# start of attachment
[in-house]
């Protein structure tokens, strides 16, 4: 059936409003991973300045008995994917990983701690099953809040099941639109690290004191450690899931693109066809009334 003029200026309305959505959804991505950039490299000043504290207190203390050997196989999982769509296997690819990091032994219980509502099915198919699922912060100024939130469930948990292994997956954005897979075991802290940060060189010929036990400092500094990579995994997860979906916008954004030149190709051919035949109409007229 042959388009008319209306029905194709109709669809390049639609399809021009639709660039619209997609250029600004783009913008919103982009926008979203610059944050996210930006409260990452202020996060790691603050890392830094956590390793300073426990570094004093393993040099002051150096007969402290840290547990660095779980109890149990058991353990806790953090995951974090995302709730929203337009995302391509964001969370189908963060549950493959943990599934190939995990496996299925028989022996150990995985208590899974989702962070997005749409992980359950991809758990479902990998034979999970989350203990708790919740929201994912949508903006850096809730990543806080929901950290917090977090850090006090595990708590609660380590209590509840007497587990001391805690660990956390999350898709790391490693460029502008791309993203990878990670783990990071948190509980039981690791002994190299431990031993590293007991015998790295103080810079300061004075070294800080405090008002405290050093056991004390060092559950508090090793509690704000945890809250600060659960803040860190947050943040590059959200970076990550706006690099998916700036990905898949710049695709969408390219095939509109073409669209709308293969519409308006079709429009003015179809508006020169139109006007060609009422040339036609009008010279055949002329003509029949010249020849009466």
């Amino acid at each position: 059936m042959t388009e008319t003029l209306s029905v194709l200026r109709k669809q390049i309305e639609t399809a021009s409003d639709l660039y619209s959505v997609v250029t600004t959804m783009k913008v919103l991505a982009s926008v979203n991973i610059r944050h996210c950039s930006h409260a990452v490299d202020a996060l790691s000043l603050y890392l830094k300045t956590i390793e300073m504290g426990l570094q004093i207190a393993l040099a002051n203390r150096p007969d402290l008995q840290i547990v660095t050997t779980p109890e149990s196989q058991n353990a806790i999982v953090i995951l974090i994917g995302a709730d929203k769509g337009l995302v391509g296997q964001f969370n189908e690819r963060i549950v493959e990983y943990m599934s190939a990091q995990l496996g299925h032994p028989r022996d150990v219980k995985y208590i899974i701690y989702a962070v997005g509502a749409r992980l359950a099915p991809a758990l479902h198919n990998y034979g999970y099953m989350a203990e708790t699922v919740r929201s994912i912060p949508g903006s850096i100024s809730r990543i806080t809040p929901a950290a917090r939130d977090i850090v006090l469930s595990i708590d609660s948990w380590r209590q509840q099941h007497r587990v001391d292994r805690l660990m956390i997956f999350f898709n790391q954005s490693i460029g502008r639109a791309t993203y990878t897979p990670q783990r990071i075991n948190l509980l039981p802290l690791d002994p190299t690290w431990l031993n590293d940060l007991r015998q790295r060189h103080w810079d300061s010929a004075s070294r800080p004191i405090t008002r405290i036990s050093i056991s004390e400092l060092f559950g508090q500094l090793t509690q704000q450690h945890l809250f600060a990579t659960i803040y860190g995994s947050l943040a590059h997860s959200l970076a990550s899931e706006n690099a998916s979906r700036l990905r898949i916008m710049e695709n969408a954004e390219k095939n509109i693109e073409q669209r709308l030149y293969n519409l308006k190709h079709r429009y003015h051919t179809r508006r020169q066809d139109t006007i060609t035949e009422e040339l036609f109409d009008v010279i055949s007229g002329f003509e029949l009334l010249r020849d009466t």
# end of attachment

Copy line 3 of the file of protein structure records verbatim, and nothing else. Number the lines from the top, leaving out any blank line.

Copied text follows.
């Amino acid at each position: 059936m042959t388009e008319t003029l209306s029905v194709l200026r109709k669809q390049i309305e639609t399809a021009s409003d639709l660039y619209s959505v997609v250029t600004t959804m783009k913008v919103l991505a982009s926008v979203n991973i610059r944050h996210c950039s930006h409260a990452v490299d202020a996060l790691s000043l603050y890392l830094k300045t956590i390793e300073m504290g426990l570094q004093i207190a393993l040099a002051n203390r150096p007969d402290l008995q840290i547990v660095t050997t779980p109890e149990s196989q058991n353990a806790i999982v953090i995951l974090i994917g995302a709730d929203k769509g337009l995302v391509g296997q964001f969370n189908e690819r963060i549950v493959e990983y943990m599934s190939a990091q995990l496996g299925h032994p028989r022996d150990v219980k995985y208590i899974i701690y989702a962070v997005g509502a749409r992980l359950a099915p991809a758990l479902h198919n990998y034979g999970y099953m989350a203990e708790t699922v919740r929201s994912i912060p949508g903006s850096i100024s809730r990543i806080t809040p929901a950290a917090r939130d977090i850090v006090l469930s595990i708590d609660s948990w380590r209590q509840q099941h007497r587990v001391d292994r805690l660990m956390i997956f999350f898709n790391q954005s490693i460029g502008r639109a791309t993203y990878t897979p990670q783990r990071i075991n948190l509980l039981p802290l690791d002994p190299t690290w431990l031993n590293d940060l007991r015998q790295r060189h103080w810079d300061s010929a004075s070294r800080p004191i405090t008002r405290i036990s050093i056991s004390e400092l060092f559950g508090q500094l090793t509690q704000q450690h945890l809250f600060a990579t659960i803040y860190g995994s947050l943040a590059h997860s959200l970076a990550s899931e706006n690099a998916s979906r700036l990905r898949i916008m710049e695709n969408a954004e390219k095939n509109i693109e073409q669209r709308l030149y293969n519409l308006k190709h079709r429009y003015h051919t179809r508006r020169q066809d139109t006007i060609t035949e009422e040339l036609f109409d009008v010279i055949s007229g002329f003509e029949l009334l010249r020849d009466t």